This article was originally published in the May 2022 issue of the Sociological Review.
For as long as I can remember, I’ve been interested in the nature of belief: how we arrive at the positions we hold most dear, how we justify our own beliefs, and how those beliefs are constructed. We all like to think that the ideas we hold to be true are based in reason and reality, but few of us ever spend any time really examining what we believe, why we believe it, and whether we might be mistaken – even when those beliefs are fringe, and entirely out of step with the rest of society.
It was this fascination with unusual beliefs that led me to becoming a full-time skeptical investigator, and these days I spend my time digging through extraordinary claims, unusual experiences, and elaborate conspiracy theories. It is also the reason I host a podcast, Be Reasonable, where I spend each episode in conversation with someone whose beliefs fly in the face of conventional logic.
Whose are the voices of reason?
Over the years, I’ve interviewed a man who believes that pterosaurs never went extinct, but that they continue to fly around the wooded areas of the USA. I spoke to someone who believed we can live without food or water (she was entirely sincere, even though she had – crucially – only come to this belief extremely recently). I met someone who was convinced that the moon was built by aliens as a way of communicating with mankind, and I met a man who believes aliens built vast pyramids under the hills of Bosnia. I’ve lost count of how many flat earthers I’ve spoken to.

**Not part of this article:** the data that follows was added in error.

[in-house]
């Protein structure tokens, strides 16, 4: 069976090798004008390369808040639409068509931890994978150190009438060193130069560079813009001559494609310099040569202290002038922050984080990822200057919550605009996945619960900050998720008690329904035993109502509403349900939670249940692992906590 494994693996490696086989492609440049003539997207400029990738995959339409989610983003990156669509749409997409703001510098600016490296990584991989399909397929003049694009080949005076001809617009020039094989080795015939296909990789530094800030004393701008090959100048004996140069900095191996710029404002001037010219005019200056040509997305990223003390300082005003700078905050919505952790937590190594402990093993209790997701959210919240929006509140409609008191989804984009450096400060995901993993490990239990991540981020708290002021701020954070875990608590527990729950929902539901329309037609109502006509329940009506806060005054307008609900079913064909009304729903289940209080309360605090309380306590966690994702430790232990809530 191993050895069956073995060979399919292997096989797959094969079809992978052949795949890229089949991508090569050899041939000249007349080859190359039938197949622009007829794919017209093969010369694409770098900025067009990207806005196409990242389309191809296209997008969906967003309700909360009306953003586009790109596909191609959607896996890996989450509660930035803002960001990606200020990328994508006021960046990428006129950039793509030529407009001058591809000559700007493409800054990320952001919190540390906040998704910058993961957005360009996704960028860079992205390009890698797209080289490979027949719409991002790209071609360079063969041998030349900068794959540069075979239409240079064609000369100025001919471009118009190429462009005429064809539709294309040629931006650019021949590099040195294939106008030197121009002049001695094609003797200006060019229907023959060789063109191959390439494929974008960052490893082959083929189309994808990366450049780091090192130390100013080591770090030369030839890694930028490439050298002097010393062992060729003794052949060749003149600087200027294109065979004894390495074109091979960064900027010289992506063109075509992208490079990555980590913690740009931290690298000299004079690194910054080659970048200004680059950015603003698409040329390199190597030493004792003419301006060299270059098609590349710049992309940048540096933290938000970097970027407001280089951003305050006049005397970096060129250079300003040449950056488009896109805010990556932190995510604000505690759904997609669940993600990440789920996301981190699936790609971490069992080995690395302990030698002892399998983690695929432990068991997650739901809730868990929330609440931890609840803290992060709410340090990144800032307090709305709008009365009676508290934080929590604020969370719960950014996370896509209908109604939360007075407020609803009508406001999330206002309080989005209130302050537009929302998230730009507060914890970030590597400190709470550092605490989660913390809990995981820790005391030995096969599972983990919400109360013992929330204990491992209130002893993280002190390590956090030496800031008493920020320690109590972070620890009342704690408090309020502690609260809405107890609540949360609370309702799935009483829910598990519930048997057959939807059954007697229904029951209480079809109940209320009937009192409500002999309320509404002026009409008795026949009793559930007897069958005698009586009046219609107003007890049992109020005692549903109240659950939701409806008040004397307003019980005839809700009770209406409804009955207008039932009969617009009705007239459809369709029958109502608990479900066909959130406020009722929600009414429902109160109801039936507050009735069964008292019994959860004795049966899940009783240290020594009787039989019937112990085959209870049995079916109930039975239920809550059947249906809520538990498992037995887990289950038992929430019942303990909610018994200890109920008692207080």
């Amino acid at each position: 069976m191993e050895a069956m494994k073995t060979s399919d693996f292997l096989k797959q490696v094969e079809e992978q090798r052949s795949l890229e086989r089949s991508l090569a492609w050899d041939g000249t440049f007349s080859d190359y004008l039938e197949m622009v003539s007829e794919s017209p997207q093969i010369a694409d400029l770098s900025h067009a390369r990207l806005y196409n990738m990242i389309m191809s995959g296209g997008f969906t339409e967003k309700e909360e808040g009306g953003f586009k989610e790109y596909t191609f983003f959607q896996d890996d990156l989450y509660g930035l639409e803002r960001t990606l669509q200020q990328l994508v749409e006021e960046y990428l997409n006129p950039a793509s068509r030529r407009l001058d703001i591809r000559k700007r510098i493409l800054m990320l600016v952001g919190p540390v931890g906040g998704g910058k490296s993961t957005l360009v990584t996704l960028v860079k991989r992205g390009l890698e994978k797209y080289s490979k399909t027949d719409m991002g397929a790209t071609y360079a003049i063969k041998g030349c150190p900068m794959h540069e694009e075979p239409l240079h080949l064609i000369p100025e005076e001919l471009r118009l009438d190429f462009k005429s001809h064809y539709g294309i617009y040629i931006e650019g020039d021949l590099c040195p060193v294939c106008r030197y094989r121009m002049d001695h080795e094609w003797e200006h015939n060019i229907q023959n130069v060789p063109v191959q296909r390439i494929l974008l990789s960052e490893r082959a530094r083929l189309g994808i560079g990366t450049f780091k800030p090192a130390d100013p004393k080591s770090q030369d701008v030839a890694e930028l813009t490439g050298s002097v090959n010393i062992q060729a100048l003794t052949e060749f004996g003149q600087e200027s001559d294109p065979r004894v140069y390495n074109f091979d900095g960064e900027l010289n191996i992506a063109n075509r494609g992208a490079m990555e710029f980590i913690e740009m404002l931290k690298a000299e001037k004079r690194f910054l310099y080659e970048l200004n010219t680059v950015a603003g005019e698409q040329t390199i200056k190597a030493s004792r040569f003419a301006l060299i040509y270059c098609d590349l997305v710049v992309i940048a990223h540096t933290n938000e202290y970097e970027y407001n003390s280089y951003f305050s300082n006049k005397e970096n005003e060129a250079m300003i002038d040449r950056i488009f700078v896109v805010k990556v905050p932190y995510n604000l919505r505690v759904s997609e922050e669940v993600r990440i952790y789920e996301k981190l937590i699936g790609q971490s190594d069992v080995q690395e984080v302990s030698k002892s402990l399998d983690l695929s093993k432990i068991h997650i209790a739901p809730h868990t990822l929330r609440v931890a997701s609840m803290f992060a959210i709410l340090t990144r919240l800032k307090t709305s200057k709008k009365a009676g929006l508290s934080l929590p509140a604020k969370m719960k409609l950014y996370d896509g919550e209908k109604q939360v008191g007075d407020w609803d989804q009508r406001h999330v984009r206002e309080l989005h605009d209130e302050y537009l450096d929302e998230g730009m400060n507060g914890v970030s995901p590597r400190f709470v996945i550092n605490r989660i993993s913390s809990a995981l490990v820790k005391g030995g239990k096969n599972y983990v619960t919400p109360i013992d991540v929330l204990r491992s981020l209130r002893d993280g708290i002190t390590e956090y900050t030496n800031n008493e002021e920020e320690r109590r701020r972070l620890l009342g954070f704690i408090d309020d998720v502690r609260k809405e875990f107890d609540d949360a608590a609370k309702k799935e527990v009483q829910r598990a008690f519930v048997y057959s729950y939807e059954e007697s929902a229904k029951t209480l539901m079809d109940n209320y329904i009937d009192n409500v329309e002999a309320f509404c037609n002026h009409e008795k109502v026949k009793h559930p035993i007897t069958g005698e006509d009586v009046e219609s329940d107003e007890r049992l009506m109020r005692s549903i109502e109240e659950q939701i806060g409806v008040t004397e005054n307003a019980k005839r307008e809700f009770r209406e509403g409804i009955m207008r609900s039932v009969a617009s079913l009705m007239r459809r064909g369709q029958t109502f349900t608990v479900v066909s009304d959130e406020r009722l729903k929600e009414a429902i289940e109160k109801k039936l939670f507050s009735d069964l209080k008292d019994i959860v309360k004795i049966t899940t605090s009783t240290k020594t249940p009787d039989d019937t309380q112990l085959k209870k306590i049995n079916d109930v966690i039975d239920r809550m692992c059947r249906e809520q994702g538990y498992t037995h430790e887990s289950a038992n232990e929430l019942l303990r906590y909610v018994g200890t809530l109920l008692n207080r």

While many of these beliefs are relatively harmless, other interviewees hold worldviews that have much more serious and even sinister implications – like the hollow earth proponent who seamlessly transitioned to explaining that the Holocaust was a myth; or the naturopath who mocked people who believed that AIDS was real; or the man who promoted industrial bleach as a cure for cancer and malaria. The latter confidently told me of the hundreds of thousands of seriously ill people he’s persuaded to drink his miracle cure, and during the course of the interview I couldn’t help but wonder how many of those patients have died as a result of eschewing conventional medicine in favour of swallowing bleach.
Even those many flat earthers would often, given the freedom to talk about their worldview, open up to me about a host of other things they’re convinced are true. One former guest – then a prominent figure in the UK flat earth scene – now spends his time editing and distributing an anti-vaccine newspaper with increasingly troubling ties to the far right.
Understanding what lies beneath